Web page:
College Students Rescue Leftover Food, Feed the Poor
College Students Rescue Leftover Food, Feed the Poor
According to recent reports, almost 16,000 children around the world die every day from hunger-related causes. Even rich countries have hunger issues. Nearly 15 percent of U.S. households struggle to put food on the table.  At the same time, Americans throw out 40 percent of their food. To help resolve these two problems, hunger and wasted food, a group of college students started a program which has inspired a nationwide effort.  
University of Maryland student Ben Simon and his friends couldn't stand to see good food thrown out on their campus. 
“We basically noticed that some of the extra food from the dining hall was going to waste at the end of the day.  And we met with the dining services and asked them whether it would be okay if instead of throwing out the food we would donate it.  And they were on board," he said. 
So 18 months ago, the students began what they call the Food Recovery Network. Each night, volunteers would show up at a campus dining hall to pick up leftovers and deliver them to area shelters and food banks.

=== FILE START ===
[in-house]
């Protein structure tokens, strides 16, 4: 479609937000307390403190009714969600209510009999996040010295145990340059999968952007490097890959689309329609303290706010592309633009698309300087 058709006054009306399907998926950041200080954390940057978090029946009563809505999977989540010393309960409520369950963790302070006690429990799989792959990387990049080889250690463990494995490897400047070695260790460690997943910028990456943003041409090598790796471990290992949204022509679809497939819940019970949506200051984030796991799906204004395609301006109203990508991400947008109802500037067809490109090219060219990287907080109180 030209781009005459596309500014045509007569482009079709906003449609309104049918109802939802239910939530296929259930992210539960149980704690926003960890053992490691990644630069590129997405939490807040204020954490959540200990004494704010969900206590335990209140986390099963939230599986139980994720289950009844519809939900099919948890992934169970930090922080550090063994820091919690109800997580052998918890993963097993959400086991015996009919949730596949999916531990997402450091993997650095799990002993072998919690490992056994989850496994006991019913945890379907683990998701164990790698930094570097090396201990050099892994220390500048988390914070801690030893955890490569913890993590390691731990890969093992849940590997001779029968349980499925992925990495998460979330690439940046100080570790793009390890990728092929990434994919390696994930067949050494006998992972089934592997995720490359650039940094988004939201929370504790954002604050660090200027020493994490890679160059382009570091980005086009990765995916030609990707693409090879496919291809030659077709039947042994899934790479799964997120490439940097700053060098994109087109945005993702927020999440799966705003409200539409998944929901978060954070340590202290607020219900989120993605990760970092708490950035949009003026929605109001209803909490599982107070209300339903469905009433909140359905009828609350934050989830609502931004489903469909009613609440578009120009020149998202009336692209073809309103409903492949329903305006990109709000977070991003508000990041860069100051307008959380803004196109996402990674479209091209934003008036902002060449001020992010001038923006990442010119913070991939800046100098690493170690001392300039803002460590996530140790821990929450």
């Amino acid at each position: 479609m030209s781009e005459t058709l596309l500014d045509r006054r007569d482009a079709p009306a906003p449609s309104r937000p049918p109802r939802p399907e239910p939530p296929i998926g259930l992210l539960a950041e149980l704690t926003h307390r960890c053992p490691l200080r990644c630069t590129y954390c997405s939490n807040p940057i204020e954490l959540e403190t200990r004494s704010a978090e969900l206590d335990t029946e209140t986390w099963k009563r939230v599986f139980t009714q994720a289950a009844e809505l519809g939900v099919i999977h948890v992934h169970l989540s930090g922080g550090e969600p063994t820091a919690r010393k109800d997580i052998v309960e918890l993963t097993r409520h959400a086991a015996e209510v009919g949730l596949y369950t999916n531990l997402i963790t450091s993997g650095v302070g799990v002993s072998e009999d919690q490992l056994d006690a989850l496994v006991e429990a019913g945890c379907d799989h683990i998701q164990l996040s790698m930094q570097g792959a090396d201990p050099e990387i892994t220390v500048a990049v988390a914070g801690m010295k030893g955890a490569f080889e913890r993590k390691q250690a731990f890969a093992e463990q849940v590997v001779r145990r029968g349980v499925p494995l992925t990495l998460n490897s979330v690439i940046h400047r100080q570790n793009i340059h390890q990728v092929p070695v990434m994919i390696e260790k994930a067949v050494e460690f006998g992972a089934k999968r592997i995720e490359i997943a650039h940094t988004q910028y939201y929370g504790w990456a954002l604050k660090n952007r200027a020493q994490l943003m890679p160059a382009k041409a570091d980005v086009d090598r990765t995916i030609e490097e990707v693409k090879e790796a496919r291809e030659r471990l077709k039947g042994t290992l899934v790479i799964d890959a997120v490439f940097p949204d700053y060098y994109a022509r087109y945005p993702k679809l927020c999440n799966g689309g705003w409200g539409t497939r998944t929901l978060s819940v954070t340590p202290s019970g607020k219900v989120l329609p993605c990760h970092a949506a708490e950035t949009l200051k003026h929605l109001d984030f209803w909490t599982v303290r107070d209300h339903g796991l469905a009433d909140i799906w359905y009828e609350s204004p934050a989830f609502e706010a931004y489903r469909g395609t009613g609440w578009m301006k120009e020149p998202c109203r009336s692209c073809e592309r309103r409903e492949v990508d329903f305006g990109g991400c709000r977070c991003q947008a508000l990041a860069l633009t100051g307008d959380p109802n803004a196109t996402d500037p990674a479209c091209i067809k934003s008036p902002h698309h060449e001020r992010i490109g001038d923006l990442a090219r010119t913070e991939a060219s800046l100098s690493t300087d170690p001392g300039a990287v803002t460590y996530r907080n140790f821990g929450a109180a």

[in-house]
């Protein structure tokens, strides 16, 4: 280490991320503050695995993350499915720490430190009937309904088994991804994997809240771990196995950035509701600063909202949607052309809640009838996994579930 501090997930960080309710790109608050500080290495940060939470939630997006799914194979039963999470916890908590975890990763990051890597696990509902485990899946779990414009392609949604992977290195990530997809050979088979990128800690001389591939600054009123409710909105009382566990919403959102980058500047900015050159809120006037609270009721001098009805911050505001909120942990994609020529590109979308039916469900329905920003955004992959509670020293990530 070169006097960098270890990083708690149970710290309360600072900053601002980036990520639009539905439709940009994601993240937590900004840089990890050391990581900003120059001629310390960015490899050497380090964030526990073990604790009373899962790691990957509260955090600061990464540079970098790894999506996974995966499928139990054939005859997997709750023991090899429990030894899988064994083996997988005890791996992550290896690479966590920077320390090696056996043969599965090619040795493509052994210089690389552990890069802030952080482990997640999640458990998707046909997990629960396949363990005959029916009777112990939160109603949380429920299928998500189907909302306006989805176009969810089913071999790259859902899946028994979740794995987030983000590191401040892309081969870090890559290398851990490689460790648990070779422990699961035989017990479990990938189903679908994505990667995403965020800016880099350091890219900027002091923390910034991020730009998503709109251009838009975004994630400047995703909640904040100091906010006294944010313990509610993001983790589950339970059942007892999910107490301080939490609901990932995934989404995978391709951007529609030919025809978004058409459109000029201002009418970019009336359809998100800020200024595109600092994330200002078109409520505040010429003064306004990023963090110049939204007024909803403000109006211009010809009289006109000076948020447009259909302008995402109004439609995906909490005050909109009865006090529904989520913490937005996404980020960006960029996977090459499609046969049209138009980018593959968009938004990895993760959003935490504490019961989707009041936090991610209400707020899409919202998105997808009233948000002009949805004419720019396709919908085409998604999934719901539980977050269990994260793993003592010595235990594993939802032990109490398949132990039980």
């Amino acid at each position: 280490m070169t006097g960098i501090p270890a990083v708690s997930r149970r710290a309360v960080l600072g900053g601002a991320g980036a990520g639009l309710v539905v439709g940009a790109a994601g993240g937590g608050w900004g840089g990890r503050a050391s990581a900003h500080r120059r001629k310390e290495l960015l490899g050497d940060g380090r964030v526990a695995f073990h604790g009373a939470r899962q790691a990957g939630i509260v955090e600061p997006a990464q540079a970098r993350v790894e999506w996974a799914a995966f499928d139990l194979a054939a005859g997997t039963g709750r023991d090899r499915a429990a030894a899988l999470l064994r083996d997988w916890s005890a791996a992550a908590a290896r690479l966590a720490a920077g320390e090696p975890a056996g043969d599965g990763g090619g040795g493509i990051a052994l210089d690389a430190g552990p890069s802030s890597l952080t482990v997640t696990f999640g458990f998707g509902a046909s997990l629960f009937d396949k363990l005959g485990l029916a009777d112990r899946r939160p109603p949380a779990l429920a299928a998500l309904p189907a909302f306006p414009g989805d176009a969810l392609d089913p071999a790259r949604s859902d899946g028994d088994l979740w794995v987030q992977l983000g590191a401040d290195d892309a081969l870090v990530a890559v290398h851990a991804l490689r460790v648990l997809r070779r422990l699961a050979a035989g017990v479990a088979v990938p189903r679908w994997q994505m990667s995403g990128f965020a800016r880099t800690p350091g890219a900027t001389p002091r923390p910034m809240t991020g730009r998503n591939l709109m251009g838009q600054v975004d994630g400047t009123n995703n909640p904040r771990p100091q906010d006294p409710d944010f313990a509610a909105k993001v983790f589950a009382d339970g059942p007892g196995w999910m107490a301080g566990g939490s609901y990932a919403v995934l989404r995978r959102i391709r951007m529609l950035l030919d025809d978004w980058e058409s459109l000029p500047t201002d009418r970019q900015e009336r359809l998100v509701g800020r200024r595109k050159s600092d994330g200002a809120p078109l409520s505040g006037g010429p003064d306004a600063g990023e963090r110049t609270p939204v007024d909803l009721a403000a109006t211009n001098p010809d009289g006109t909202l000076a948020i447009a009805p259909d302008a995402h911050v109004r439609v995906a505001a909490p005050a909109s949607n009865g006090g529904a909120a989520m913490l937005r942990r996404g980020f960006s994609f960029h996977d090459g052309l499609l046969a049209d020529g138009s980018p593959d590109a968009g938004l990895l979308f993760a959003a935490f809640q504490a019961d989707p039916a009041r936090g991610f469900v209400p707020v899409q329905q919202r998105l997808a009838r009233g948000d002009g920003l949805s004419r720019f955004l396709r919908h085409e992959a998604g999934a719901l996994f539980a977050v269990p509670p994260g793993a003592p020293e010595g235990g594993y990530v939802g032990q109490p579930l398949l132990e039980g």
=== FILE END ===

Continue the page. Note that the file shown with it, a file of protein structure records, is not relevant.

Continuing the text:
“When we started, we collected a little bit more than we currently do now, so maybe between [45 kilograms] to [90 kilograms] of food per night.”
So far, they have donated more than 23,000 kilos of food that would otherwise have been thrown out.  
The amount of wasted food was also reduced when school officials removed trays from the dining hall. Rob Fahey is the chef.
“We do not use trays because it is proven that students fill up a tray. And this way they only pick up the plates and they can only grab so much food.  And then they can go back in line to get more food if they want. That prevents wastage for that," he said. 
Nationwide, $165 billion worth of food is wasted each year, according to the National Resources Defense Council. Spokesman Bob Keefe says that is about 40 percent of the country's entire food production.
“If we can reduce our waste in this country by 15 percent, we can feed 25 million hungry Americans. That is a huge benefit. That is what programs like this Food Recovery Network are doing," he said. 
Christian Life Center is one of the beneficiaries of the students' efforts. Ben Slye, the senior pastor, said, “It has been just amazing to see these students take their own time, their own vehicles and own gas money and be able to make an effort like this. Each week we are able with this food probably to feed over hundred people.”  
The University of Maryland's Food Recovery Network now has 200 volunteers and the program has expanded to 18 schools across the country.
“I want to grow 18 chapters to a thousand chapters within five years.  And once we get to the Food Recovery Nation being at every college campus in America, we want to expand to restaurants to farms," said Simon. 
The volunteers are committed to making that happen.